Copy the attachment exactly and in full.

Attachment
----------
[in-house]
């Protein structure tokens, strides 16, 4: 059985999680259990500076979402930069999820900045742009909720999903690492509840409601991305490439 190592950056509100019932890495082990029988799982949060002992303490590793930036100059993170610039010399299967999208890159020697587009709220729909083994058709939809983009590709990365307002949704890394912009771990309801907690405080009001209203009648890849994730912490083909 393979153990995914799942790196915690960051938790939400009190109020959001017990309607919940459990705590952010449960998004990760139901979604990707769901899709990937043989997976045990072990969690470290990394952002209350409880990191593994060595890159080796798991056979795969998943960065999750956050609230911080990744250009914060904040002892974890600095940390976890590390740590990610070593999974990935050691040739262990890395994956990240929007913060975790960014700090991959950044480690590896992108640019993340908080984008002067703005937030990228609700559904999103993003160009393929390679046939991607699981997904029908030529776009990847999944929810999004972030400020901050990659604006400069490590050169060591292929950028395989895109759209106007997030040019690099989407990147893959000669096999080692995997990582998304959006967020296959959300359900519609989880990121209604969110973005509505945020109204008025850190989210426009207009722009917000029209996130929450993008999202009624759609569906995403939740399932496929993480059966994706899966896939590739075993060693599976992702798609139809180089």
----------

[in-house]
């Protein structure tokens, strides 16, 4: 059985999680259990500076979402930069999820900045742009909720999903690492509840409601991305490439 190592950056509100019932890495082990029988799982949060002992303490590793930036100059993170610039010399299967999208890159020697587009709220729909083994058709939809983009590709990365307002949704890394912009771990309801907690405080009001209203009648890849994730912490083909 393979153990995914799942790196915690960051938790939400009190109020959001017990309607919940459990705590952010449960998004990760139901979604990707769901899709990937043989997976045990072990969690470290990394952002209350409880990191593994060595890159080796798991056979795969998943960065999750956050609230911080990744250009914060904040002892974890600095940390976890590390740590990610070593999974990935050691040739262990890395994956990240929007913060975790960014700090991959950044480690590896992108640019993340908080984008002067703005937030990228609700559904999103993003160009393929390679046939991607699981997904029908030529776009990847999944929810999004972030400020901050990659604006400069490590050169060591292929950028395989895109759209106007997030040019690099989407990147893959000669096999080692995997990582998304959006967020296959959300359900519609989880990121209604969110973005509505945020109204008025850190989210426009207009722009917000029209996130929450993008999202009624759609569906995403939740399932496929993480059966994706899966896939590739075993060693599976992702798609139809180089």